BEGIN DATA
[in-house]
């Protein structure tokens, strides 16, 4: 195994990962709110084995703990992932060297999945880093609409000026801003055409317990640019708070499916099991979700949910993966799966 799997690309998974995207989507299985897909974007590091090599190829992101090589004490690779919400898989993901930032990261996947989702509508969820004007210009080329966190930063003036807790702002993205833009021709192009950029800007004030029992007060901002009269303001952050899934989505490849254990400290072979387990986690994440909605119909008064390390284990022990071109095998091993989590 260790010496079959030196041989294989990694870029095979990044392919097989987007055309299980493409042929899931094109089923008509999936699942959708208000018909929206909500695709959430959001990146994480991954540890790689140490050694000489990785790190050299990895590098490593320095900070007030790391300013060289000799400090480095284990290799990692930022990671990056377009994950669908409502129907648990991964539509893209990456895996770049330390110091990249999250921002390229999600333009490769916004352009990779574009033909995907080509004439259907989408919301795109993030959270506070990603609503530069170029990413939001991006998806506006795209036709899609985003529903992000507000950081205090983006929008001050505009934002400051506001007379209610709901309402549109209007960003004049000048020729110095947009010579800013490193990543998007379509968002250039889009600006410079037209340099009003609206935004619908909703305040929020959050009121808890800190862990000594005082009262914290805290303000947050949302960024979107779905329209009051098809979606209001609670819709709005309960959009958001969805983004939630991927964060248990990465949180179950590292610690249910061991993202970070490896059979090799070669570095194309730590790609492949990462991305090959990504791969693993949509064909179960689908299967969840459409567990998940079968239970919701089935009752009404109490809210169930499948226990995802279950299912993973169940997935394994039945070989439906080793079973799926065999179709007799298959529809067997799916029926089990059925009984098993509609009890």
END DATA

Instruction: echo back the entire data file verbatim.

[in-house]
């Protein structure tokens, strides 16, 4: 195994990962709110084995703990992932060297999945880093609409000026801003055409317990640019708070499916099991979700949910993966799966 799997690309998974995207989507299985897909974007590091090599190829992101090589004490690779919400898989993901930032990261996947989702509508969820004007210009080329966190930063003036807790702002993205833009021709192009950029800007004030029992007060901002009269303001952050899934989505490849254990400290072979387990986690994440909605119909008064390390284990022990071109095998091993989590 260790010496079959030196041989294989990694870029095979990044392919097989987007055309299980493409042929899931094109089923008509999936699942959708208000018909929206909500695709959430959001990146994480991954540890790689140490050694000489990785790190050299990895590098490593320095900070007030790391300013060289000799400090480095284990290799990692930022990671990056377009994950669908409502129907648990991964539509893209990456895996770049330390110091990249999250921002390229999600333009490769916004352009990779574009033909995907080509004439259907989408919301795109993030959270506070990603609503530069170029990413939001991006998806506006795209036709899609985003529903992000507000950081205090983006929008001050505009934002400051506001007379209610709901309402549109209007960003004049000048020729110095947009010579800013490193990543998007379509968002250039889009600006410079037209340099009003609206935004619908909703305040929020959050009121808890800190862990000594005082009262914290805290303000947050949302960024979107779905329209009051098809979606209001609670819709709005309960959009958001969805983004939630991927964060248990990465949180179950590292610690249910061991993202970070490896059979090799070669570095194309730590790609492949990462991305090959990504791969693993949509064909179960689908299967969840459409567990998940079968239970919701089935009752009404109490809210169930499948226990995802279950299912993973169940997935394994039945070989439906080793079973799926065999179709007799298959529809067997799916029926089990059925009984098993509609009890």